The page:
Top 3 Work-Smart Books: 7 Habits by Stephen Covey and How to Read it Right

Before getting into the series of work-smart books, it’s essential to first discuss the notion of “work”. “Work / Life balance” is a strange term for me, even stranger as a competence, because I consider them non-separable. Work falls under Life. What doesn’t fall under life? 

There are dangers in seeing Work and Life as two balls to juggle with – paying a little more attention to one and you will drop the other; or as two sites of the scale – one goes up, the other goes down. Think about it for a little.


Can life be happy if work sucks? After 8 hours of suffering from boredom and stress, I will go home and mistreat my family as to mirror my suffering, no matter how much I love them.

Can work be successful if life sucks? After a fight with my lover or my parents, I will show up at work depleted, unable to contribute my best, mistreat my colleagues, no matter how much I love my job.

Work is one of many Life’s elements such as Relationship, Family, Community, Friendship. They are interrelated, interdependence. True wisdom comes when we understand “how the various parts and principles apply and relate to each other… a gestalt of oneness, and integrated wholeness,” in the words of Stephen Covey.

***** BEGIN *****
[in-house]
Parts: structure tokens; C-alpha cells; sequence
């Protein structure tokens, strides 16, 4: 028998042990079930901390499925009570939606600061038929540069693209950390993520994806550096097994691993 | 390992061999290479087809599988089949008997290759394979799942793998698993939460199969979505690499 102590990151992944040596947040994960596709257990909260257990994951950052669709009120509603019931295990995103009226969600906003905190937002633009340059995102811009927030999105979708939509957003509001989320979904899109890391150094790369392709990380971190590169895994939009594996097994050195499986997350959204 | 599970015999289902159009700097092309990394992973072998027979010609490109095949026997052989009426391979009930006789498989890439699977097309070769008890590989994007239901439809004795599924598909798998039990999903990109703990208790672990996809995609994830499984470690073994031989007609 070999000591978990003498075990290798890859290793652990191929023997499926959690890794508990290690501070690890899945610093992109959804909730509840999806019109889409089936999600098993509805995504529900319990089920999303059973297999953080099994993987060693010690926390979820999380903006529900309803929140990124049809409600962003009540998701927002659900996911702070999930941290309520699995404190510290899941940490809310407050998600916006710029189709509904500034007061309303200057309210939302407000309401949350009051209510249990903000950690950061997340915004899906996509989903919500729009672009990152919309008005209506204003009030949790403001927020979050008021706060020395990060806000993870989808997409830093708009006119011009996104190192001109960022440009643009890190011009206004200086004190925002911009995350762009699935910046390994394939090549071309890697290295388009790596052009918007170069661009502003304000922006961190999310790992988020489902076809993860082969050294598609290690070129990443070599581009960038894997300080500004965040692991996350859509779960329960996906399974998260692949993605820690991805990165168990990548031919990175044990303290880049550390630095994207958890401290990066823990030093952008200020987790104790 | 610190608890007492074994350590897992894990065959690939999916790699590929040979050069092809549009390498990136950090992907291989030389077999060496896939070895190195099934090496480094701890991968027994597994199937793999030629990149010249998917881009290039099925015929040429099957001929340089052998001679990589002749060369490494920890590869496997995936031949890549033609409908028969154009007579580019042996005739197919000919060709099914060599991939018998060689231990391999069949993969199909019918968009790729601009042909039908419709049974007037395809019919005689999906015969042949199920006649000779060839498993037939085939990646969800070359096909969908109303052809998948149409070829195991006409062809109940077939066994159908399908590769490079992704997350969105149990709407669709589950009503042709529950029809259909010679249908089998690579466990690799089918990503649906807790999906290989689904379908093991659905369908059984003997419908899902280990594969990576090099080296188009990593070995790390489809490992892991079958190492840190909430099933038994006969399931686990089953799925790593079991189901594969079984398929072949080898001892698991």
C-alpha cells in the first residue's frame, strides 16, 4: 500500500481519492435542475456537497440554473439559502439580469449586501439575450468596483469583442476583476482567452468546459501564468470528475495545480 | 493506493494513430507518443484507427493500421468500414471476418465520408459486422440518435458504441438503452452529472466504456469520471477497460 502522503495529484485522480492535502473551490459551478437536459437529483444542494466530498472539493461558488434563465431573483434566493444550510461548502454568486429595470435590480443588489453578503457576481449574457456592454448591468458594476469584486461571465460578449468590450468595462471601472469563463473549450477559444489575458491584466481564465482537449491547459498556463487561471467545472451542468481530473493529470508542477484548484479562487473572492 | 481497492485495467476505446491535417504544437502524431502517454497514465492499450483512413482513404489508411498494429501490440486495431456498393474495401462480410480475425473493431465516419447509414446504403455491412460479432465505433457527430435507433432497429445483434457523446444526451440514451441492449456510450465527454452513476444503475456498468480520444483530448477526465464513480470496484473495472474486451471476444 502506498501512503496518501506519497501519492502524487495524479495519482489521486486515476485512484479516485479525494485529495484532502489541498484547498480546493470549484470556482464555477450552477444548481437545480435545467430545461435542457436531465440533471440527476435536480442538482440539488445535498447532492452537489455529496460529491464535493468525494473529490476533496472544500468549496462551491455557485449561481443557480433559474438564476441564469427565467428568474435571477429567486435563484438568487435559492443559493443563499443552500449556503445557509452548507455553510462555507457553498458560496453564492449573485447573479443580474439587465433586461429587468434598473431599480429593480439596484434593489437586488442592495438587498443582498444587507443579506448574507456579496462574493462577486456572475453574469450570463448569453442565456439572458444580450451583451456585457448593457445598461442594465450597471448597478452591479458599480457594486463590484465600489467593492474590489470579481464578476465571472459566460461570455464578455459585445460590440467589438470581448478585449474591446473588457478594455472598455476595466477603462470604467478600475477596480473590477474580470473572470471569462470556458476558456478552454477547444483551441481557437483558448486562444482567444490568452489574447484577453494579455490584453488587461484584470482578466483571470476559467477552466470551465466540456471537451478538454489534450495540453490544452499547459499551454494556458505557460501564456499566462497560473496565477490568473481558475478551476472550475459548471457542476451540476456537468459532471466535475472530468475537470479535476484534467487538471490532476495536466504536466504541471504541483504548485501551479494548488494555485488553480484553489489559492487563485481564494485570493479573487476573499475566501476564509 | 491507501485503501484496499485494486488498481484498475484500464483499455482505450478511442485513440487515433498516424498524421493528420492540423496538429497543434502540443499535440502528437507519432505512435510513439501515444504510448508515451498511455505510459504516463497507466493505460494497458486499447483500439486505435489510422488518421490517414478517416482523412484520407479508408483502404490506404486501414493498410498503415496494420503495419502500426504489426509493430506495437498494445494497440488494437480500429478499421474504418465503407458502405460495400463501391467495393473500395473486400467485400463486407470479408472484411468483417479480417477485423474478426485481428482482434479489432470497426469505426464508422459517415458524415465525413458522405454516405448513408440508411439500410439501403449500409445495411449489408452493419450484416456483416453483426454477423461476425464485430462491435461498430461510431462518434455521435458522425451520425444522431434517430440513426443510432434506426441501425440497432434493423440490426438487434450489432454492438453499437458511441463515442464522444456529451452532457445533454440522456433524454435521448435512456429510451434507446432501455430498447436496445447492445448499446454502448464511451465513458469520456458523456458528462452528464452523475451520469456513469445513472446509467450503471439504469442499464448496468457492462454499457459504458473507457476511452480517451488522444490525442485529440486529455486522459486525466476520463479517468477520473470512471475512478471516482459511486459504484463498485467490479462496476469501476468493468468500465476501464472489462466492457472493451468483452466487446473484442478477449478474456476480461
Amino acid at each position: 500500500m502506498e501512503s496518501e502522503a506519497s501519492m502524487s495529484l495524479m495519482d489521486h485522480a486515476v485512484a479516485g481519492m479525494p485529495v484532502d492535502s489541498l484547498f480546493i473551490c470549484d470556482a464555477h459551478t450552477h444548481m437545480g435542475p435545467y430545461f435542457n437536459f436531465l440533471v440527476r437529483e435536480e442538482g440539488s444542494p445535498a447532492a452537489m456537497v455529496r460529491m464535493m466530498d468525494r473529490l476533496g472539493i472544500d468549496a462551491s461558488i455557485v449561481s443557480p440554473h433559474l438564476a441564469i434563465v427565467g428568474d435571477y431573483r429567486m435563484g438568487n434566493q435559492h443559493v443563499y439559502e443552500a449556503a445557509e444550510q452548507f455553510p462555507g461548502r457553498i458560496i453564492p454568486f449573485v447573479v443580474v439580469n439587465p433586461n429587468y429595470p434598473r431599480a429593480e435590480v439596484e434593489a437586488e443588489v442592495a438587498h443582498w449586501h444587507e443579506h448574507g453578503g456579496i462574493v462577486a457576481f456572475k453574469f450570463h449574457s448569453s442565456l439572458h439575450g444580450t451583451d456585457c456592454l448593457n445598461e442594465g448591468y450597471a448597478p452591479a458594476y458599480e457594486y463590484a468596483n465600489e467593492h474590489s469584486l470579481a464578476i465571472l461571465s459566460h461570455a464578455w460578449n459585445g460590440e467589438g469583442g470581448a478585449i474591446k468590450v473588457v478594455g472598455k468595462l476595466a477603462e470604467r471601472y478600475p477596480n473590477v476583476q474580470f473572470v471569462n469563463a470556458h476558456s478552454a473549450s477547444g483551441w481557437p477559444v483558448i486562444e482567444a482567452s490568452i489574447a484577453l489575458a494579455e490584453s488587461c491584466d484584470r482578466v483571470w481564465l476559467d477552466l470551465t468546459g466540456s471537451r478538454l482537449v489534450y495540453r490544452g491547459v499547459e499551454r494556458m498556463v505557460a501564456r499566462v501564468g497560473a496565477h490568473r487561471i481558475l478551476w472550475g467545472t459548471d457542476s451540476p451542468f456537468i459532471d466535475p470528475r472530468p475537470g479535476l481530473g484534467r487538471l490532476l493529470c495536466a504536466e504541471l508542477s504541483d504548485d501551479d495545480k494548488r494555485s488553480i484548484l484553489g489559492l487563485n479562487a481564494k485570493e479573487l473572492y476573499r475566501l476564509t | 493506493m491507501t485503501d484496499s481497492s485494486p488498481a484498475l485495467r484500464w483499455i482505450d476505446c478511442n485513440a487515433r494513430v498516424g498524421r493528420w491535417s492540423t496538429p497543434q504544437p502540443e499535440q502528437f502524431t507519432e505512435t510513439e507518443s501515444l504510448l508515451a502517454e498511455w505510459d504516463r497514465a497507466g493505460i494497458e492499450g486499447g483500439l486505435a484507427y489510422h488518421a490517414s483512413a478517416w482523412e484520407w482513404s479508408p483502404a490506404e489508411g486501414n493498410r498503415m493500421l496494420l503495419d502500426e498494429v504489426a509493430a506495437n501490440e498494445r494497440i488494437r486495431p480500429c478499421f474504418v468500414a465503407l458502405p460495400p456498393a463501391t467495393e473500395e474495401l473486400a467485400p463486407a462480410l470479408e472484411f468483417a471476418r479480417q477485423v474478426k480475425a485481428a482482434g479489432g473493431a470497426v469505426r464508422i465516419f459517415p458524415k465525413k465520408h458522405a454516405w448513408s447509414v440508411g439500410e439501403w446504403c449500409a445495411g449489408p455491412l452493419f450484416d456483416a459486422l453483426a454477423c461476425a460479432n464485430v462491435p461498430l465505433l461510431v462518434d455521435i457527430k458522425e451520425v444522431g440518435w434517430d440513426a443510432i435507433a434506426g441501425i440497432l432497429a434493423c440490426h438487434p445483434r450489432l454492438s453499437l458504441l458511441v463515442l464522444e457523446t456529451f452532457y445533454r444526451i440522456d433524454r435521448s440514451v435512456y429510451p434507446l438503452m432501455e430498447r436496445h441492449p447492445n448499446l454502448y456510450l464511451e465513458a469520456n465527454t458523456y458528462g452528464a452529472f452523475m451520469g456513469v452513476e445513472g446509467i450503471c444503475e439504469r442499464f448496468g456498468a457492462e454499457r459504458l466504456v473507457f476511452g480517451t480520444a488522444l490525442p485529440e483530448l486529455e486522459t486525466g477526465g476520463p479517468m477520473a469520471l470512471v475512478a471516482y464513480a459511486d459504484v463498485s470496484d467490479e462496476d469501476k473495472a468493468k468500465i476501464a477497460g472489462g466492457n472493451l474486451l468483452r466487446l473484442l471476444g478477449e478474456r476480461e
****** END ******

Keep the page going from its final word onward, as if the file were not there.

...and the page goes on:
A bad human being makes an bad employee. A unfulfilling job summons in a good man his demons. Learning how to work is futile if we are ignorant of how to nurture other aspects. And good books about work smart will positively influence other facets of your life.

This is the first article of “Top 3 Work-Smart Books”. They are my personal choices, each approaches the puzzle of “work better – live better” through different angle, depth, and dimension. Combined, they are your roadmap and guidebook to  become not only a better employee, but also a better person.


firstly 7 Habits of Highly Effective People by Stephen R. Covey

This is a book so big it’s intimidating to write a review about. 7 Habits claims its place in my 3 most influential books for its wisdoms in personal transformation. It also tops this list because of Covey’s holistic approach to effectiveness.

7 Habits is a guidebook so profound and timeless that it will be wasteful to simply check it off your reading list after you’ve done. I re-read it 3 times, and open a chapter once in a while. These reads never fail the task of revealing new truths and expanding my understanding. For the record, I just re-read the chapter on Habit 2 “Begin with the End in Mind” this morning, and came across a small passage that deeply touched me:

One man asked another on the death of a mutual friend, “How much did he leave?” His friend responded, “He left it all.”


It’s easy to remember the name of the habits. For instance, say “Begin with the End in Mind” aloud when it dawns on you, once in a while, that you are dabbling around without the slightest idea of where you are headed. But that is not real reading.  A book like this deserves a good reader.

In order to instill these habits inside you, you need to understand 3 things: